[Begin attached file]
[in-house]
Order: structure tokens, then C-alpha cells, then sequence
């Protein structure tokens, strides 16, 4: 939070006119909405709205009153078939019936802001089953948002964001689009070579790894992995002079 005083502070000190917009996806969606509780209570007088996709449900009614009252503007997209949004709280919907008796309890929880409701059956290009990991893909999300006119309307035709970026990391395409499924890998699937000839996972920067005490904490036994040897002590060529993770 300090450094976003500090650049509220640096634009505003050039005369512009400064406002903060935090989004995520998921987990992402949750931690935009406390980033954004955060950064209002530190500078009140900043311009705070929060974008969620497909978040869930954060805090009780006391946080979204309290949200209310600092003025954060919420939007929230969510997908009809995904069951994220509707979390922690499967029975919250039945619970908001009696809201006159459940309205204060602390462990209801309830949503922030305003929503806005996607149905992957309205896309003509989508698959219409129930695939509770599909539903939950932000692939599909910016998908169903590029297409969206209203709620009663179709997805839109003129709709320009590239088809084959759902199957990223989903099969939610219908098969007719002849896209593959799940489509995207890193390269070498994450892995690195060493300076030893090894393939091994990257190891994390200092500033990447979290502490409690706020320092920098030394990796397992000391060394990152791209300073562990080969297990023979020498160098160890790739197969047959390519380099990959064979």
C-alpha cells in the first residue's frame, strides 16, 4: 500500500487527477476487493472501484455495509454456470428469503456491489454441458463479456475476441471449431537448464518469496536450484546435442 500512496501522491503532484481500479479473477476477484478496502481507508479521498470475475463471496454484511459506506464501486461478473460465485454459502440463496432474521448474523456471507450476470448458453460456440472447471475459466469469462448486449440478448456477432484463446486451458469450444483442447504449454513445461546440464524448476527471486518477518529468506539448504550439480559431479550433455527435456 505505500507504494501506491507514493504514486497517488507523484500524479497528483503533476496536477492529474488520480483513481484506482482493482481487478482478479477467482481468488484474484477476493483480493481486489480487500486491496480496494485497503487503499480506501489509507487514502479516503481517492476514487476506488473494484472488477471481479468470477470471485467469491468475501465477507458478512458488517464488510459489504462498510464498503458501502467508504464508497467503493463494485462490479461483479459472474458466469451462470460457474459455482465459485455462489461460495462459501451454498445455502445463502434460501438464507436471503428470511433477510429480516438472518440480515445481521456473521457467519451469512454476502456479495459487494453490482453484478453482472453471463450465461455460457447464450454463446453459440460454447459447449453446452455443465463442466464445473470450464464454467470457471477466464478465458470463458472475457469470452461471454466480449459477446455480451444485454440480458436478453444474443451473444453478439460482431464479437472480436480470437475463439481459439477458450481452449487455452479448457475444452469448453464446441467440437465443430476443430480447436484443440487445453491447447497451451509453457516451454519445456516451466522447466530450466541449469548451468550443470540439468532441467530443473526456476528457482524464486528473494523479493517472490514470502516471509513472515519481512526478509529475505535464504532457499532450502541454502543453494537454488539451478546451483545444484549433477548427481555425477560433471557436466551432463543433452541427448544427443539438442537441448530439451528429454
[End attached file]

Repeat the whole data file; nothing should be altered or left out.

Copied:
[in-house]
Order: structure tokens, then C-alpha cells, then sequence
């Protein structure tokens, strides 16, 4: 939070006119909405709205009153078939019936802001089953948002964001689009070579790894992995002079 005083502070000190917009996806969606509780209570007088996709449900009614009252503007997209949004709280919907008796309890929880409701059956290009990991893909999300006119309307035709970026990391395409499924890998699937000839996972920067005490904490036994040897002590060529993770 300090450094976003500090650049509220640096634009505003050039005369512009400064406002903060935090989004995520998921987990992402949750931690935009406390980033954004955060950064209002530190500078009140900043311009705070929060974008969620497909978040869930954060805090009780006391946080979204309290949200209310600092003025954060919420939007929230969510997908009809995904069951994220509707979390922690499967029975919250039945619970908001009696809201006159459940309205204060602390462990209801309830949503922030305003929503806005996607149905992957309205896309003509989508698959219409129930695939509770599909539903939950932000692939599909910016998908169903590029297409969206209203709620009663179709997805839109003129709709320009590239088809084959759902199957990223989903099969939610219908098969007719002849896209593959799940489509995207890193390269070498994450892995690195060493300076030893090894393939091994990257190891994390200092500033990447979290502490409690706020320092920098030394990796397992000391060394990152791209300073562990080969297990023979020498160098160890790739197969047959390519380099990959064979």
C-alpha cells in the first residue's frame, strides 16, 4: 500500500487527477476487493472501484455495509454456470428469503456491489454441458463479456475476441471449431537448464518469496536450484546435442 500512496501522491503532484481500479479473477476477484478496502481507508479521498470475475463471496454484511459506506464501486461478473460465485454459502440463496432474521448474523456471507450476470448458453460456440472447471475459466469469462448486449440478448456477432484463446486451458469450444483442447504449454513445461546440464524448476527471486518477518529468506539448504550439480559431479550433455527435456 505505500507504494501506491507514493504514486497517488507523484500524479497528483503533476496536477492529474488520480483513481484506482482493482481487478482478479477467482481468488484474484477476493483480493481486489480487500486491496480496494485497503487503499480506501489509507487514502479516503481517492476514487476506488473494484472488477471481479468470477470471485467469491468475501465477507458478512458488517464488510459489504462498510464498503458501502467508504464508497467503493463494485462490479461483479459472474458466469451462470460457474459455482465459485455462489461460495462459501451454498445455502445463502434460501438464507436471503428470511433477510429480516438472518440480515445481521456473521457467519451469512454476502456479495459487494453490482453484478453482472453471463450465461455460457447464450454463446453459440460454447459447449453446452455443465463442466464445473470450464464454467470457471477466464478465458470463458472475457469470452461471454466480449459477446455480451444485454440480458436478453444474443451473444453478439460482431464479437472480436480470437475463439481459439477458450481452449487455452479448457475444452469448453464446441467440437465443430476443430480447436484443440487445453491447447497451451509453457516451454519445456516451466522447466530450466541449469548451468550443470540439468532441467530443473526456476528457482524464486528473494523479493517472490514470502516471509513472515519481512526478509529475505535464504532457499532450502541454502543453494537454488539451478546451483545444484549433477548427481555425477560433471557436466551432463543433452541427448544427443539438442537441448530439451528429454